ST. LOUIS COUNTY ( - A dog who was euthanized by St. Louis County Animal Care and Control after it was rescued from the cold tested negative for rabies, the county said.

St. Louis County Animal Care & Control said it had no choice but to euthanize  the dog that was rescued on February 8. 


"We’re a no kill shelter here. We give dogs every chance possible so this is heartbreaking for us," said Natalie Thomson with Stray Rescue.

Stray Rescue said a dog named Faust was suffering from hypothermia and in a coma when she was rescued. She was discovered by a postal worker and Stray Rescue responded when they were called.

Faust was then taken by Stray Rescue to Veterinary Special Services (VSS), an overnight facility in west St. Louis County for dogs on Friday night. Stray Rescue said they got reports that Faust was improving at the facility.

"We have so many people who donated to save her life," said Thomson.

Thousands of dollars had been raised for Faust's care after her rescue was documented on Facebook.

It was February 11 when the rescue group found out that Faust bit a vet tech out of “fear and pain.”

VSS then called St. Louis County Animal Care & Control, who later euthanized her. The county said VSS is required to report any bite that breaks skin which happened in this instance.

Animal Care & Control picked up Faust from VSS and started to exam her in quarantine.

Stray Rescue claims they should have been called instead, saying they were the owner, adding it was their decision to make. They also add that Faust was a rescue from the city not the county.

St. Louis County said it had no choice under state law because she was showing signs of severe neurological defects that might indicate rabies. They claim once possible rabies symptoms are shown they are not allowed to transfer the animal to another facility.

County officials said Faust was stumbling and had trouble staying upright. The rescue claims this could be caused by her other heath issues.

"Of course Faust couldn’t stand up, of course Faust was wobbly, she was frozen to death," said Randy Grim, founder of Stray Rescue.

The county said it consulted with a state veterinarian. 

"The combination of circumstances that were here in that Faust was a stray, with no history, or evidence of a vaccine, with these kinds of neurological symptoms and the level of suffering that she was at, and then an exposure to a person that was bit, those are the exact combination that is required for us to euthanize an animal immediately," said Spring Schmidt the interim St. Louis County Department of Public Health Director.

Stray Rescue said at a press conference on February 12 they are calling for a change in culture and compassion at St. Louis County Animal Care & Control. They said every case should be looked at individually.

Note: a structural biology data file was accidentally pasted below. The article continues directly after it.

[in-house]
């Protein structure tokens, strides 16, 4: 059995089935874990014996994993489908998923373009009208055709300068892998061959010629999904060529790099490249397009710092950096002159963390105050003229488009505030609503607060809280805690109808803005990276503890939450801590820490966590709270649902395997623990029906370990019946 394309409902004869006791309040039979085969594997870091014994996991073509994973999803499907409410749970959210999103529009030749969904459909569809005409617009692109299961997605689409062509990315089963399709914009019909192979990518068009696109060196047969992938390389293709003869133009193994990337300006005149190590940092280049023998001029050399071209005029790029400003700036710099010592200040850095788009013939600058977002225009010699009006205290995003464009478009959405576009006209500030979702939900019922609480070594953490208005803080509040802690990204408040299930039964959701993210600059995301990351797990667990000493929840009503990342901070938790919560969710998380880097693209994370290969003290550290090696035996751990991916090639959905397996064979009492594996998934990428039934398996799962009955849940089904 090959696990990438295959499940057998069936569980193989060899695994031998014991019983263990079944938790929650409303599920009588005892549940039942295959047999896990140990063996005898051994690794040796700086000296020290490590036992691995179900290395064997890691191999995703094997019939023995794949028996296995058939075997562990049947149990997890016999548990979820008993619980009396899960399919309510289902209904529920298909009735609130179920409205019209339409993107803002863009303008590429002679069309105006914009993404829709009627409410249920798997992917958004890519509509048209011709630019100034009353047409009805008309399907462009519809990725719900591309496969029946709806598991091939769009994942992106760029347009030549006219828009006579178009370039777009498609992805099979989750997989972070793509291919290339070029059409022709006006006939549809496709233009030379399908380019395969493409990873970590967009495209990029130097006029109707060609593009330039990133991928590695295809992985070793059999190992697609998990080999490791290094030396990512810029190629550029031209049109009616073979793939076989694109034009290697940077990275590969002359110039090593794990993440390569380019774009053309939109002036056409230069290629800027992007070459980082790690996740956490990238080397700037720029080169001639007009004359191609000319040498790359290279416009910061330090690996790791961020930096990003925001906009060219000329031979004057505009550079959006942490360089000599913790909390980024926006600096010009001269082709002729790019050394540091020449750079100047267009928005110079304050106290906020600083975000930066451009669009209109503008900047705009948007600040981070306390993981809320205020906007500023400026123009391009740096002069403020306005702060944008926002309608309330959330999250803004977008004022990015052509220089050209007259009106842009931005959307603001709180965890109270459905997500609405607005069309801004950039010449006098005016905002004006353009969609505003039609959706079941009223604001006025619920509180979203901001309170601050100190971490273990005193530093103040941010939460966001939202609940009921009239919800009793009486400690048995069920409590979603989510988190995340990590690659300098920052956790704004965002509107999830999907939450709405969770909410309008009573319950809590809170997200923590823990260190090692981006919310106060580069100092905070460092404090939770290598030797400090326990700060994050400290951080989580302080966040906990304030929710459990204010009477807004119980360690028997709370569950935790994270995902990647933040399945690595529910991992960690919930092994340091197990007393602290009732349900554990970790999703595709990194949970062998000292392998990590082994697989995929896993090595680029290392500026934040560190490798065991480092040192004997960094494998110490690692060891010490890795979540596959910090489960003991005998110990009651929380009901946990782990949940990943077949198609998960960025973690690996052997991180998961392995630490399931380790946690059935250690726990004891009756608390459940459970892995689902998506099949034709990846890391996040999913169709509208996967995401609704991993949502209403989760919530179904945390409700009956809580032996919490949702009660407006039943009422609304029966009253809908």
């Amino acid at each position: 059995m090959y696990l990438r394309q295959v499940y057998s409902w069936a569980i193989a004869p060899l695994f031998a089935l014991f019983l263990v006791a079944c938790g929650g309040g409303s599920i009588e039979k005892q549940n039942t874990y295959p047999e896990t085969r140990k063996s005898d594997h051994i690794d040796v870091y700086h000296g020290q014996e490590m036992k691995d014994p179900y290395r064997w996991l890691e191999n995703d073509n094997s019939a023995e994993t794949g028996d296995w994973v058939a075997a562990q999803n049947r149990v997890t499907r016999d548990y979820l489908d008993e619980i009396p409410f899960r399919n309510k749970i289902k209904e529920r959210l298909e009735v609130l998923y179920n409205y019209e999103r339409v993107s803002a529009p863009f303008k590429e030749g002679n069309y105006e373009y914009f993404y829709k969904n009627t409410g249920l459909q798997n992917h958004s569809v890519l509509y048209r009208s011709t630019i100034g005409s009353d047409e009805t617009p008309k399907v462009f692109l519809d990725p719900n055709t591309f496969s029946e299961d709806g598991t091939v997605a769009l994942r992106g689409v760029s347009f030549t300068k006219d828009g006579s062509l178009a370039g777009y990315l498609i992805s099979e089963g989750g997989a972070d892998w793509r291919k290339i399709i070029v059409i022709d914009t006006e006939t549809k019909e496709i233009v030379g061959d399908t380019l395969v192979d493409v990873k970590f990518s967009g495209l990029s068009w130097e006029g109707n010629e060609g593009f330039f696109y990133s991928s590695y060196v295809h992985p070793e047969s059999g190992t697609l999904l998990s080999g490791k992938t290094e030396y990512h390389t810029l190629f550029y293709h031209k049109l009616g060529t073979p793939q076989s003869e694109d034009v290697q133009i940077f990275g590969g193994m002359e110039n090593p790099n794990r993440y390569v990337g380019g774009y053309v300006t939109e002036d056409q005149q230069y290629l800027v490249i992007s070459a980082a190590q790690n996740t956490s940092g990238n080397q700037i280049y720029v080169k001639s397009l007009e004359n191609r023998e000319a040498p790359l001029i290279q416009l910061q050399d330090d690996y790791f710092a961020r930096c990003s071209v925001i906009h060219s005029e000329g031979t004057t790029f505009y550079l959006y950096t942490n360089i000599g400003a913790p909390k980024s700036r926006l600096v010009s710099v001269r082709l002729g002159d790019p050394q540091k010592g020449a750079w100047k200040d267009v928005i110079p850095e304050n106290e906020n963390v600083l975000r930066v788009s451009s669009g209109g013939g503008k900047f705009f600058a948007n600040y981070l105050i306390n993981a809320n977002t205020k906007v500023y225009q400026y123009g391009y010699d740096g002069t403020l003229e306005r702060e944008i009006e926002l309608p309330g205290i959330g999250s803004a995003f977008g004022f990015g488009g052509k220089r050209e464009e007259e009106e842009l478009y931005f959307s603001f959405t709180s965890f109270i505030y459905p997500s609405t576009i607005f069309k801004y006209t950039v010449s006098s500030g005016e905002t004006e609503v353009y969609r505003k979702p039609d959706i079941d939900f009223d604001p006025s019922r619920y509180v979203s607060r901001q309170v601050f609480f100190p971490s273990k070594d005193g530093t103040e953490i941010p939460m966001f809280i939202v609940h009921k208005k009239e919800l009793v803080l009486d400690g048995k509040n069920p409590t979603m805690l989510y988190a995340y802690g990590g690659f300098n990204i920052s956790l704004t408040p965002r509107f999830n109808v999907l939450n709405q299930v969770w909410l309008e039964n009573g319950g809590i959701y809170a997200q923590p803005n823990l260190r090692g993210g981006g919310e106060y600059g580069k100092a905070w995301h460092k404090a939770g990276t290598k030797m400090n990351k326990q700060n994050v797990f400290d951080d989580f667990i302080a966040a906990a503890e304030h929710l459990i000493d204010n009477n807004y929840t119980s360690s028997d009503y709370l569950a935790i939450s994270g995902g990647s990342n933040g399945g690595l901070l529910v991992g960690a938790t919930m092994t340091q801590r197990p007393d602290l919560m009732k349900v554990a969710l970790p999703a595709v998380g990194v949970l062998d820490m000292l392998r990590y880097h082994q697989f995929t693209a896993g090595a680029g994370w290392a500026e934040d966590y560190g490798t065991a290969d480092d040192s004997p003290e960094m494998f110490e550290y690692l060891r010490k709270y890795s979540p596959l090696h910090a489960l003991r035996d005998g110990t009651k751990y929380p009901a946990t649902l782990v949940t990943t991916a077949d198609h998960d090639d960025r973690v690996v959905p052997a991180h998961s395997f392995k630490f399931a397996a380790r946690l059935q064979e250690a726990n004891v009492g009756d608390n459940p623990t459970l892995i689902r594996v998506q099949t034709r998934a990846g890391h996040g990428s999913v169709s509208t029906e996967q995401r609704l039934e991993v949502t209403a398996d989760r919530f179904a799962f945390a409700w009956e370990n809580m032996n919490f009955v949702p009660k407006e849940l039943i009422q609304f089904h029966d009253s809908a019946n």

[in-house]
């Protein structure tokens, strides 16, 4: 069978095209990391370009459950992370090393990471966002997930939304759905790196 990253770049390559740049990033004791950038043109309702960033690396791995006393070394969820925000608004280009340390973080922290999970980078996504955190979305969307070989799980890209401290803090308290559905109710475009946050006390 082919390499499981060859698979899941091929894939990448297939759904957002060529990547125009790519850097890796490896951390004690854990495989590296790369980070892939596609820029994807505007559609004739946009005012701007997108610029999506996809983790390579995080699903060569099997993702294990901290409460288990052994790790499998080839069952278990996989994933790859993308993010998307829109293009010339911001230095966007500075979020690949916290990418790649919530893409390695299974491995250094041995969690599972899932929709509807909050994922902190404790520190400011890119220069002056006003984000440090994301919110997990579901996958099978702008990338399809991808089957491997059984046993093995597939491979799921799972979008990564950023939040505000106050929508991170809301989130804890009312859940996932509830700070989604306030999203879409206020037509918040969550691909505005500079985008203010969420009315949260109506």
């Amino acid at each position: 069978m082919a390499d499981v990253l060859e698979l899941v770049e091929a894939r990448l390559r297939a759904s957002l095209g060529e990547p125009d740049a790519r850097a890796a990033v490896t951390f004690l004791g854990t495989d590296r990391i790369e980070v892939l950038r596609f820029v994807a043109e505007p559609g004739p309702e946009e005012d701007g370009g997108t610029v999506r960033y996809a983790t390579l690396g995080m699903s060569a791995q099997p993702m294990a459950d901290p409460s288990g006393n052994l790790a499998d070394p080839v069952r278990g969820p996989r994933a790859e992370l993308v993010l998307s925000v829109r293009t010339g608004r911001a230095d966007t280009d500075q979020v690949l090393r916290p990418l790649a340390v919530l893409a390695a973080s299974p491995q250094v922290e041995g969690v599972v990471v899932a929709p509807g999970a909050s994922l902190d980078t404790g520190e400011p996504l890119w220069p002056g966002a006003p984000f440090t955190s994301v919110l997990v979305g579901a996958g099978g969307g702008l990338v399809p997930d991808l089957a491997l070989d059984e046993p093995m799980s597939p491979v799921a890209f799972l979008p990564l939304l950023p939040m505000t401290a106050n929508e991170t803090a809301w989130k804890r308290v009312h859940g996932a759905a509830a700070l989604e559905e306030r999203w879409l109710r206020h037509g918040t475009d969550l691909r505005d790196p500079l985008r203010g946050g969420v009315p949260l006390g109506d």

Schmidt added the vet tech was treated at the hospital and will undergo rabies protocol until tests confirm the results. She added that rabies can only be confirmed after a dog's death once the brain and brain stem are tested. 

The brain was been sent off for state testing for rabies, which came back negative, county officials said on Tuesday.

The county and VSS both have said people have been harassing their offices and the county said threats were made on February 11 and police were called. 

VSS gave News 4 the following statement about Faust's case:

"Every single member of the VSS team is dedicated to providing the best care possible to the critically ill and injured patients entrusted to us. Our passion is saving animals every day, and it breaks our hearts to lose one. While we know this situation is upsetting, we urge those directing intimidation and outright threats at our staff and other veterinary professionals who spend their waking hours fighting to save animals’ lives to reconsider."

Stray Rescue posted an apology on Instagram, which reads: 

"Stray Rescue as an organization would like to apologize and give our total support to the entire veterinary community. You are heroes who save lives every single day. We Cannot understate how difficult it is to work in the field of animal care and the impossible decisions that they are forced to make on a daily basis. 

Faust was given amazing care; she miraculously came out of a coma and was only getting stronger. We are sad and regretful that the conversation shifted to blame and backlash. Social media can be such a powerful tool, for good or for bad. Faust should be a symbol for positive change toward more humane animal care and compassion. She is a reminder to us all that there is still a lot of work to be done and that we all need to come together to make these changes possible."

Despite the test being negative for rabies, St. Louis County defended the actions of Animal Care and Control, releasing a statement that read:

"As reported, Faust, a six-year-old pit bull was in critical condition when she was transported to our facility on February 11th after biting a person through the skin. Our veterinary staff immediately observed Faust was suffering and in acute distress. She had multiple signs of neurological damage and other potential signs of rabies with no other presenting cause such as a head trauma. Faust was stumbling, had difficulty lifting herself up and expressed inappropriate neurological responses.

These factors led to our decision to euthanize Faust. The veterinary staff followed all appropriate medical protocols in this case. The State of Missouri has confirmed Faust tested negative for rabies. Our veterinary staff’s decision, while difficult, has been supported by the State Veterinarian and the Missouri Veterinary Medical Association. The protocols we strictly adhere to are important for the protection of both people and animals."

Copyright 2019 KMOV (Meredith Corporation). All Rights Reserved

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